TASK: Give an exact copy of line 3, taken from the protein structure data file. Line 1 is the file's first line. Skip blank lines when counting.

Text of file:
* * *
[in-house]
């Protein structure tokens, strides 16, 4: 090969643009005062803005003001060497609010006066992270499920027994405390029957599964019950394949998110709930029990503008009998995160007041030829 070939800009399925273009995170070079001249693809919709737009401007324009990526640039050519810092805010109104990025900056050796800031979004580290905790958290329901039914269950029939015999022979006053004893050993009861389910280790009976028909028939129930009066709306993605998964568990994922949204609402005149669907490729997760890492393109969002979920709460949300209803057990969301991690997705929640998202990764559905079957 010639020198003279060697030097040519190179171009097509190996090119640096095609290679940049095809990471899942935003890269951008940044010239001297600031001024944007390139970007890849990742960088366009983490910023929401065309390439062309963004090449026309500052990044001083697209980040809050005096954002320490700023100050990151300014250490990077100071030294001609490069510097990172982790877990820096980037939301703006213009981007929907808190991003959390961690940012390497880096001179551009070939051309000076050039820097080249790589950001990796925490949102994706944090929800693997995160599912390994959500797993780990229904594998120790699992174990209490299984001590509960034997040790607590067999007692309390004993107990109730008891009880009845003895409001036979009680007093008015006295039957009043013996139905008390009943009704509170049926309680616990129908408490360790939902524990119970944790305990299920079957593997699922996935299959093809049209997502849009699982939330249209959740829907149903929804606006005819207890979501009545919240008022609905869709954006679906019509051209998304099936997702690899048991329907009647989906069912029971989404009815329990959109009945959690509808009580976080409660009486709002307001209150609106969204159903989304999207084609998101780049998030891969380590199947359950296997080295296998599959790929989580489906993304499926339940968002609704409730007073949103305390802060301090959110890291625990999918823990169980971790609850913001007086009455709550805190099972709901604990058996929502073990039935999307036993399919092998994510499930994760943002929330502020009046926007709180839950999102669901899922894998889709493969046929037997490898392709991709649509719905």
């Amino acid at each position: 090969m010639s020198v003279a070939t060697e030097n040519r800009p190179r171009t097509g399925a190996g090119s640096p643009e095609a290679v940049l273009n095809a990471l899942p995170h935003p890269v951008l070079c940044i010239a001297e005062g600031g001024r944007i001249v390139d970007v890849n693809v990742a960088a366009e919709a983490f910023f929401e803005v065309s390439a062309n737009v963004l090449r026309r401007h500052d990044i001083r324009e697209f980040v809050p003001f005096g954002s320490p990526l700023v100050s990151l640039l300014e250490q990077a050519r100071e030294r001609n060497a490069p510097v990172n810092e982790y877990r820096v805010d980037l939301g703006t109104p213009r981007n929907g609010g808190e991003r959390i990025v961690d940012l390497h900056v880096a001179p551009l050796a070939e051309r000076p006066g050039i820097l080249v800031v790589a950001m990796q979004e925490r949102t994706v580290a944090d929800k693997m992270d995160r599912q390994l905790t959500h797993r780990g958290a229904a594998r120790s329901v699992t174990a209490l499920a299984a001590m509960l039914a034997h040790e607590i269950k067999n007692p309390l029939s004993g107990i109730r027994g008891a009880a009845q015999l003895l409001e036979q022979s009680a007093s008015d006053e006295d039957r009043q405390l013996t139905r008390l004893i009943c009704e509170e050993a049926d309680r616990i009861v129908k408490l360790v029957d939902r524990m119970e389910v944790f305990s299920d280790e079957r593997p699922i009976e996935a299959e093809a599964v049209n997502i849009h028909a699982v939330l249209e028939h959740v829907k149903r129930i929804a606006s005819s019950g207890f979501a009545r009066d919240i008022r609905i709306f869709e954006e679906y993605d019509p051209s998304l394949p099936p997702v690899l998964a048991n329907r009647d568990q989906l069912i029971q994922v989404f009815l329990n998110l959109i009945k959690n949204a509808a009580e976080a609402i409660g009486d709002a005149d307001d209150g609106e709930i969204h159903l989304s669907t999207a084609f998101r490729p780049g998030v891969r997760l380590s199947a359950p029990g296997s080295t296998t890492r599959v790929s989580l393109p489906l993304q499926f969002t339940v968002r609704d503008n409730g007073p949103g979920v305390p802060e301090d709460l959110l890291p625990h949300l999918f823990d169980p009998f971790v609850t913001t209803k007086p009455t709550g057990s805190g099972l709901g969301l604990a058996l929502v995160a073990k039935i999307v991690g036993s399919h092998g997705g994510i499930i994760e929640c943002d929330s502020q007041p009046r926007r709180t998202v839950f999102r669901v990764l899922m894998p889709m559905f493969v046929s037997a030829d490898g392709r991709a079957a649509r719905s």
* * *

């Amino acid at each position: 090969m010639s020198v003279a070939t060697e030097n040519r800009p190179r171009t097509g399925a190996g090119s640096p643009e095609a290679v940049l273009n095809a990471l899942p995170h935003p890269v951008l070079c940044i010239a001297e005062g600031g001024r944007i001249v390139d970007v890849n693809v990742a960088a366009e919709a983490f910023f929401e803005v065309s390439a062309n737009v963004l090449r026309r401007h500052d990044i001083r324009e697209f980040v809050p003001f005096g954002s320490p990526l700023v100050s990151l640039l300014e250490q990077a050519r100071e030294r001609n060497a490069p510097v990172n810092e982790y877990r820096v805010d980037l939301g703006t109104p213009r981007n929907g609010g808190e991003r959390i990025v961690d940012l390497h900056v880096a001179p551009l050796a070939e051309r000076p006066g050039i820097l080249v800031v790589a950001m990796q979004e925490r949102t994706v580290a944090d929800k693997m992270d995160r599912q390994l905790t959500h797993r780990g958290a229904a594998r120790s329901v699992t174990a209490l499920a299984a001590m509960l039914a034997h040790e607590i269950k067999n007692p309390l029939s004993g107990i109730r027994g008891a009880a009845q015999l003895l409001e036979q022979s009680a007093s008015d006053e006295d039957r009043q405390l013996t139905r008390l004893i009943c009704e509170e050993a049926d309680r616990i009861v129908k408490l360790v029957d939902r524990m119970e389910v944790f305990s299920d280790e079957r593997p699922i009976e996935a299959e093809a599964v049209n997502i849009h028909a699982v939330l249209e028939h959740v829907k149903r129930i929804a606006s005819s019950g207890f979501a009545r009066d919240i008022r609905i709306f869709e954006e679906y993605d019509p051209s998304l394949p099936p997702v690899l998964a048991n329907r009647d568990q989906l069912i029971q994922v989404f009815l329990n998110l959109i009945k959690n949204a509808a009580e976080a609402i409660g009486d709002a005149d307001d209150g609106e709930i969204h159903l989304s669907t999207a084609f998101r490729p780049g998030v891969r997760l380590s199947a359950p029990g296997s080295t296998t890492r599959v790929s989580l393109p489906l993304q499926f969002t339940v968002r609704d503008n409730g007073p949103g979920v305390p802060e301090d709460l959110l890291p625990h949300l999918f823990d169980p009998f971790v609850t913001t209803k007086p009455t709550g057990s805190g099972l709901g969301l604990a058996l929502v995160a073990k039935i999307v991690g036993s399919h092998g997705g994510i499930i994760e929640c943002d929330s502020q007041p009046r926007r709180t998202v839950f999102r669901v990764l899922m894998p889709m559905f493969v046929s037997a030829d490898g392709r991709a079957a649509r719905s």